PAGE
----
When I decided to venture into the field of digital design, my mom’s main worry was that my college degree in psychology was completely unrelated to design. But in fact, the two fields are inextricably intertwined. Color and typography both have emotional underpinnings, and the subliminal messages behind logos and ads often play mind tricks on uninformed consumers.
Take menu design, for example. Did you know that restaurants (along with the menu engineers and menu consultants they hire) spend hours and hours painstakingly obsessing over every element on their menus? Pictures, no pictures, size of text, fonts, colors, adjectives, price display, and spacing are just the tip of the iceberg when it comes to designing an effective menu. Researchers have found that the following can subconsciously massage consumer wallets:
1. Remove dollar signs and cents from prices.
Dollar signs remind people of money they don’t want to spend. Cents remind people of pennies they don’t want to deal with.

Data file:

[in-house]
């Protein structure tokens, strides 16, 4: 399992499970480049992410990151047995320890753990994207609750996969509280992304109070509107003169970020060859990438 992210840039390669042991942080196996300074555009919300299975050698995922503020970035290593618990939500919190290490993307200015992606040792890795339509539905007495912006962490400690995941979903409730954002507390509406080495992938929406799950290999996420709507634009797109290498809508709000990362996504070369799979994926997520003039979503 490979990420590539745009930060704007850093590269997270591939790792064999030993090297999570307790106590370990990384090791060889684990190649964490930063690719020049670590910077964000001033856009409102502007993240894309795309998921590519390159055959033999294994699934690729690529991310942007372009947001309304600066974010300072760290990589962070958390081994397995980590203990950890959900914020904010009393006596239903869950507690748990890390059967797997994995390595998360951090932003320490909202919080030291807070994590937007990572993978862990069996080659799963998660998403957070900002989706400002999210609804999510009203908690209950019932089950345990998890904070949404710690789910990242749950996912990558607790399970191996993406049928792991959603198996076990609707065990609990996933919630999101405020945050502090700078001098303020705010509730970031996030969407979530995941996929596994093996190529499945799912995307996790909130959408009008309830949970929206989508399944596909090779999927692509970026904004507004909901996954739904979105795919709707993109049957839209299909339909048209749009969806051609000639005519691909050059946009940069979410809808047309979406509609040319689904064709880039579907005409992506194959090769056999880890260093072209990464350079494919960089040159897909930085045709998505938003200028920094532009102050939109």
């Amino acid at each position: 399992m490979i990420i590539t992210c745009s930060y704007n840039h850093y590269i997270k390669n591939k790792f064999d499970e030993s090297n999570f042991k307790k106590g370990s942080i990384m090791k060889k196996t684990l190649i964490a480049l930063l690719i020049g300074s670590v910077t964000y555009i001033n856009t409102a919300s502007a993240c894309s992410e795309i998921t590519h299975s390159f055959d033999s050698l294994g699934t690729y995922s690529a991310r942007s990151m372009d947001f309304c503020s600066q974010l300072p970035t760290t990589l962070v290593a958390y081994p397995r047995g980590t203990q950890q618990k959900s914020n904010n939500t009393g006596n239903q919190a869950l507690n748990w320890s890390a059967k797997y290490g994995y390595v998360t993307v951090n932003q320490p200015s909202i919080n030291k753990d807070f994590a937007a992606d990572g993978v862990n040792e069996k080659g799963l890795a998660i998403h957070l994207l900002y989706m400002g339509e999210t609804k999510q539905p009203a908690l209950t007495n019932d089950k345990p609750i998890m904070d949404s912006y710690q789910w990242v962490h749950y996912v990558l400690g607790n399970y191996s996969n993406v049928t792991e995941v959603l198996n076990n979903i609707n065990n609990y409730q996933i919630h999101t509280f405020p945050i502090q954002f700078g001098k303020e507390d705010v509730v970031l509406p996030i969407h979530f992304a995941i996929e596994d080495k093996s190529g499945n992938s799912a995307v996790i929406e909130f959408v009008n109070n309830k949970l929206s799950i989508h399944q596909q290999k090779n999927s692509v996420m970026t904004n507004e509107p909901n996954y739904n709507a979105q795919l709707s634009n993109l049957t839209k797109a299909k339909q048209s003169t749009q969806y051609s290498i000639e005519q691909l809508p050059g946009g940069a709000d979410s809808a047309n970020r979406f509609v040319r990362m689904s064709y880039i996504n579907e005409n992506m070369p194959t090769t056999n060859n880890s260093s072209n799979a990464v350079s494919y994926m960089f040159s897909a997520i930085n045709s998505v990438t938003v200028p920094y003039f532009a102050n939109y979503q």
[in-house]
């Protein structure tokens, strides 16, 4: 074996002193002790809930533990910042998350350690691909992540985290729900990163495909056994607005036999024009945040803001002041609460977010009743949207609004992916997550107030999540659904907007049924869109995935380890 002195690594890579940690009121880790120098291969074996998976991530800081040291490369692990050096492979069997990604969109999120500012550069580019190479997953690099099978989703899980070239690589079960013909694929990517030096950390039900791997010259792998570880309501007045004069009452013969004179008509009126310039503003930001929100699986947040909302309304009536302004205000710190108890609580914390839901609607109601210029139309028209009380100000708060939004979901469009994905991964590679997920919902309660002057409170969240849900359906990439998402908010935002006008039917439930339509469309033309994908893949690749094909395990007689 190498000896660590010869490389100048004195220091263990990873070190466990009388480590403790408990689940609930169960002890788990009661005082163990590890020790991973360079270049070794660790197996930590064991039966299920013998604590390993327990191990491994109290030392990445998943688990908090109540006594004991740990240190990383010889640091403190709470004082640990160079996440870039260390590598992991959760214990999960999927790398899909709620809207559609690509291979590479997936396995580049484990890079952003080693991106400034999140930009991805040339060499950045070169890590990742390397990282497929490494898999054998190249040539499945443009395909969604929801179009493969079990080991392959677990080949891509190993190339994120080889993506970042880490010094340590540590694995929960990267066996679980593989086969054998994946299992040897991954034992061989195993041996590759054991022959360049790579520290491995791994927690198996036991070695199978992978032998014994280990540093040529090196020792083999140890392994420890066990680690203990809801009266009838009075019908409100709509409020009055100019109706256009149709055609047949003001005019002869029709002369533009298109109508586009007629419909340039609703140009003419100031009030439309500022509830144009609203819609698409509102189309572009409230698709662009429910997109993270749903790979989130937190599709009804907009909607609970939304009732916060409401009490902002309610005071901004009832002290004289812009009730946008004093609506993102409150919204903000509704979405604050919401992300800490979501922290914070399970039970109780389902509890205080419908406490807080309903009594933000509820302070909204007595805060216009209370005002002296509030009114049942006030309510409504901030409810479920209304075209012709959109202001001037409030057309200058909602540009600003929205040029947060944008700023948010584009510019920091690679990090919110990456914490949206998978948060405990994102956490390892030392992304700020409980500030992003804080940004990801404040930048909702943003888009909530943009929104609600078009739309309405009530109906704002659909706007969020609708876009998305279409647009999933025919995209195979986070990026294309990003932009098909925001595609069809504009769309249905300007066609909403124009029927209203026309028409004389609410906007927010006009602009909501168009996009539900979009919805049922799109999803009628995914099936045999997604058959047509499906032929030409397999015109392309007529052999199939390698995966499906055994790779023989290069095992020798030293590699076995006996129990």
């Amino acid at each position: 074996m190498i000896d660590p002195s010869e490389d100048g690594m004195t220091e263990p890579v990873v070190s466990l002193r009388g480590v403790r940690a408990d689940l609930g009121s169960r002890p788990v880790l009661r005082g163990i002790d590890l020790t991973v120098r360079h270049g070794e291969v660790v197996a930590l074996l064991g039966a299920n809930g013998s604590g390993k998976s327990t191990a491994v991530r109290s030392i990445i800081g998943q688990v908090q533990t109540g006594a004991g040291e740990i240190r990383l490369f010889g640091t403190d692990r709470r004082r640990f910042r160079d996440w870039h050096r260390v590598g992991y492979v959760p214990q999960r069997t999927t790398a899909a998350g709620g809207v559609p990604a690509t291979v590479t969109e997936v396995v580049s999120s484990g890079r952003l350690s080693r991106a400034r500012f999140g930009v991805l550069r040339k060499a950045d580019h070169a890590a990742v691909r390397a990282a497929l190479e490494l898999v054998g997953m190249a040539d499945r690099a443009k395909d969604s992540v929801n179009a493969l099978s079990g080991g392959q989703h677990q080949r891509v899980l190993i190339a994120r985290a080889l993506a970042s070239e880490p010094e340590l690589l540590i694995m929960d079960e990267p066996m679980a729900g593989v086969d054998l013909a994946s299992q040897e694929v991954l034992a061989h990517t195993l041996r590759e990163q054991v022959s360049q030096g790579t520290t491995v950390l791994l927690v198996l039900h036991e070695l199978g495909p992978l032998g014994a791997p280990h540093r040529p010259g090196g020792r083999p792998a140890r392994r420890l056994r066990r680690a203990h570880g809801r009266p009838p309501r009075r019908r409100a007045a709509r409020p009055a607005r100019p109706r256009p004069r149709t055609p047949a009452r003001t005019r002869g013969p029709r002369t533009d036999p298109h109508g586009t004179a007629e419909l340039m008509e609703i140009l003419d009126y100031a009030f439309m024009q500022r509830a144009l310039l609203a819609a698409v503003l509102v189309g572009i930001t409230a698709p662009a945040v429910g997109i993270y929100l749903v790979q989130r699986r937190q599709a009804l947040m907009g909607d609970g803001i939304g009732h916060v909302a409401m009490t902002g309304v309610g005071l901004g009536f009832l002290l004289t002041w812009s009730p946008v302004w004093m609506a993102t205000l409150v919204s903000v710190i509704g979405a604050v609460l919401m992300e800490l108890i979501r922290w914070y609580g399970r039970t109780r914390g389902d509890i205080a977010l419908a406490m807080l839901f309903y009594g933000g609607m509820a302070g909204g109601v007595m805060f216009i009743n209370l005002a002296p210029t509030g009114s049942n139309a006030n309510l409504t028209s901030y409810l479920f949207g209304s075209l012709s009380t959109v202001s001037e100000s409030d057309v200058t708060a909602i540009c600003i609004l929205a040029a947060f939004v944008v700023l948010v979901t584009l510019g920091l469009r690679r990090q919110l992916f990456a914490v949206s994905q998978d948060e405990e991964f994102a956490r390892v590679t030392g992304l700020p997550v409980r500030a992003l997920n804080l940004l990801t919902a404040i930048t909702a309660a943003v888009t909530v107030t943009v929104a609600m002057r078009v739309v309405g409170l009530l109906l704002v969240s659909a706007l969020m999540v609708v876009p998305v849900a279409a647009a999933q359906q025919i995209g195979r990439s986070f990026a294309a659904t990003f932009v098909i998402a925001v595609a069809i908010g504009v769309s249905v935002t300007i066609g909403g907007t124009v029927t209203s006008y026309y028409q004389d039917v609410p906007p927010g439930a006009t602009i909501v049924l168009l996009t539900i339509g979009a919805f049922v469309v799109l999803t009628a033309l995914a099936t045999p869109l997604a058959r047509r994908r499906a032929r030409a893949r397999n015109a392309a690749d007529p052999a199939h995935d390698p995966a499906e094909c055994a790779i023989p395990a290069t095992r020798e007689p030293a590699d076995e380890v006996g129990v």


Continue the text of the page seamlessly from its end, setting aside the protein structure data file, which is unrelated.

2. Choose the right colors.
Apparently, red and blue stimulate your appetite, while gray and purple make you feel full.
3. Use descriptive menu labels.
Packing in adjectives, geographic markers, and even relative names (e.g., Aunt Sally’s Famous Potato Salad) will make dishes sound more appealing.
4. Remove pictures.
Imagination always trumps even the best picture a camera can take.
5. Employ the art of contrast.
Place an expensive item at the top of the menu, and suddenly everything else seems more affordable.
So you decide: which restaurant would you spend more money at?
For more information on the psychology behind menu design, check out this recent NYTimes article.